Through Buffett’s insights, we learn not to fall victim to the siren songs of these ‘expert’ opinions and churn our portfolios, jumping from guesstimate to guesstimate and allowing what could otherwise be a decent result to be consumed by taxes, commissions, and random chance.

Buffett himself is a good example of how unpredictable the stock market is.  For most of the years when Buffett ran BPL—from the mid-1950’s until 1969—he often commented that he thought stocks were overvalued.  But as a value investor, Buffett focused nearly all his time on finding individual stocks that were undervalued.  He kept writing that the stock market would decline, even though he didn’t know when.  It turned out to take almost a decade from Buffett’s initial warning before the stock market actually did decline.  Because he stayed focused on individual stocks, his track record was stellar.  Had Buffett ever stopped focusing on individual stocks because he was worried about a stock market decline, he would have missed many years of excellent results.

Miller remarks:

A good deal of Buffett’s astonishing success during the Partnership years and beyond has come from never pretending to know things that were either unknowable or unknown.

Miller concludes:

The good news is that the occasional market drop is of little consequence to long-term investors.  Preparing yourself to shrug off the next downturn is an important element of the method Buffett lays out.  While no one knows what the market is going to do from year to year, odds are we will have at least a few 20-30% drops over the next decade or two.  Exactly when these occur is of no great significance.  What matters is where you start and where you end up—shuffle around the order of the plus and minus years and you still come to the same ultimate result in the end.  Since the general trend is up, as long as a severe 25-40% drop isn’t going to somehow cause you to sell out at the low prices, you’re apt to do pretty well in stocks over the long run.  You can allow the market pops and drops to come and go, as they inevitably will.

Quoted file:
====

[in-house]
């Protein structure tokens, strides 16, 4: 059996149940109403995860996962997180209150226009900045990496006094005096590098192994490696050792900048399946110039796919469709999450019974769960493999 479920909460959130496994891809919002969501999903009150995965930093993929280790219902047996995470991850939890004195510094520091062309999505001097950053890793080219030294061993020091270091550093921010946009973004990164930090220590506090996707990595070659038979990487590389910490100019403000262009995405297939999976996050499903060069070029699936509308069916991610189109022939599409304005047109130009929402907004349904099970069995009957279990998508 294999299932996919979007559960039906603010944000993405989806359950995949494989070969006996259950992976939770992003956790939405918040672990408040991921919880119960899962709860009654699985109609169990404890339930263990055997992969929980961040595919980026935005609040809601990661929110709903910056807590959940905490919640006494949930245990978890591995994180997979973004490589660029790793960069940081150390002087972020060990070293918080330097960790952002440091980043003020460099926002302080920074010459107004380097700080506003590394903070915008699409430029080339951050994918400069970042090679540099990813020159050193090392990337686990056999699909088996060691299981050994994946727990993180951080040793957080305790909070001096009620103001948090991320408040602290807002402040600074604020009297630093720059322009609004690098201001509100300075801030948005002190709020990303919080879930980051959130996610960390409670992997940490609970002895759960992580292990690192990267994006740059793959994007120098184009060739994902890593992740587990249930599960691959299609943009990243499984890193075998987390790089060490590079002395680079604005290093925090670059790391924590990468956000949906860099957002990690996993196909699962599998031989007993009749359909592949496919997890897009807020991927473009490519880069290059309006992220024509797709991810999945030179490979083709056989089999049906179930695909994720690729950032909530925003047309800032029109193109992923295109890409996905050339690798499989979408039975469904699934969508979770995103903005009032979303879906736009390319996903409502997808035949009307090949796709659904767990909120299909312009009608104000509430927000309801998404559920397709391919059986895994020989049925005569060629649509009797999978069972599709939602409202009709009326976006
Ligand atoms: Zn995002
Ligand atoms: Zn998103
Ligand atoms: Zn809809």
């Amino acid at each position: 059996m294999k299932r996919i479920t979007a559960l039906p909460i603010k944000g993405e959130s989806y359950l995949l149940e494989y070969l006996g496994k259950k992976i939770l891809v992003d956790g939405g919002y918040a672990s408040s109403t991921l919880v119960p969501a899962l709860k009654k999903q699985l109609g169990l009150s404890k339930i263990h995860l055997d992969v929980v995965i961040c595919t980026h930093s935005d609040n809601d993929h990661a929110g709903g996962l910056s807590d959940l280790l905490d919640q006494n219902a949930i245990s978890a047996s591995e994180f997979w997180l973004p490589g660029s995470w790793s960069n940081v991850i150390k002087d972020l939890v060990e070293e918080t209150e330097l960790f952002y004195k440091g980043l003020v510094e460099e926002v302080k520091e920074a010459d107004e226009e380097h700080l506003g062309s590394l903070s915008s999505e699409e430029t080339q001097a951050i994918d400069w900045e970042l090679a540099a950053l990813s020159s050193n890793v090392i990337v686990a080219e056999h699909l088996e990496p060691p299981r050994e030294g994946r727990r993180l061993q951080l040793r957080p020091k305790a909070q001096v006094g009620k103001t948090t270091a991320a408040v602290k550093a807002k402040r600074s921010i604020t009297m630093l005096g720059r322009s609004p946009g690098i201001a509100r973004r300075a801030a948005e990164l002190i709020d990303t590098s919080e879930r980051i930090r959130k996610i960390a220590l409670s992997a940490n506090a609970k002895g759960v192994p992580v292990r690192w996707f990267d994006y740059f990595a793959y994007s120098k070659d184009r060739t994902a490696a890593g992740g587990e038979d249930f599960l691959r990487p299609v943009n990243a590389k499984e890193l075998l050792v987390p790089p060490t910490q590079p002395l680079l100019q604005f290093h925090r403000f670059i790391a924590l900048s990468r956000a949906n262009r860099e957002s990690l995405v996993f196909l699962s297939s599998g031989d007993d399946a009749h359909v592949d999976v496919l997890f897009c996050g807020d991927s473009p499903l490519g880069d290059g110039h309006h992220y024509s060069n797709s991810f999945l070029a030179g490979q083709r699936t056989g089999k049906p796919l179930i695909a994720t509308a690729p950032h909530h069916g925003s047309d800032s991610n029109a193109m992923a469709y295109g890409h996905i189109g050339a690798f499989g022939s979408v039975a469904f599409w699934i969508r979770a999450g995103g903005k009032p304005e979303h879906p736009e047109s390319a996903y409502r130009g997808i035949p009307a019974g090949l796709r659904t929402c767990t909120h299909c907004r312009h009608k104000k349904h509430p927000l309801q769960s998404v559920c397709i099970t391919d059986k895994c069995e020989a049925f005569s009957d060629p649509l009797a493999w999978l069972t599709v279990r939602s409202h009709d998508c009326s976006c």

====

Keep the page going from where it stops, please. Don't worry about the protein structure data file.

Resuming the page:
For the vast majority of investors, it is literally true that they would get the best long-term results if, after buying some decent investments (value investments or index funds), they completely forgot about these holdings.  One study by Fidelity showed that the best performing of all their account holders literally forgot they had portfolios at all.

Graham explained this long ago (as quoted by Miller):

The true investor scarcely ever is forced to sell his shares, and at all other times he is free to disregard the current price quotation.  He need pay attention to it and act upon it only to the extent that it suits his book, and no more.  Thus the investor who permits himself to be stampeded or unduly worried by unjustified market declines in his holdings is perversely transforming his basic advantage into a basic disadvantage.  That man would be better off if his stocks had no market quotation at all, for he would then be spared the mental anguish caused him by other persons’ mistakes of judgment.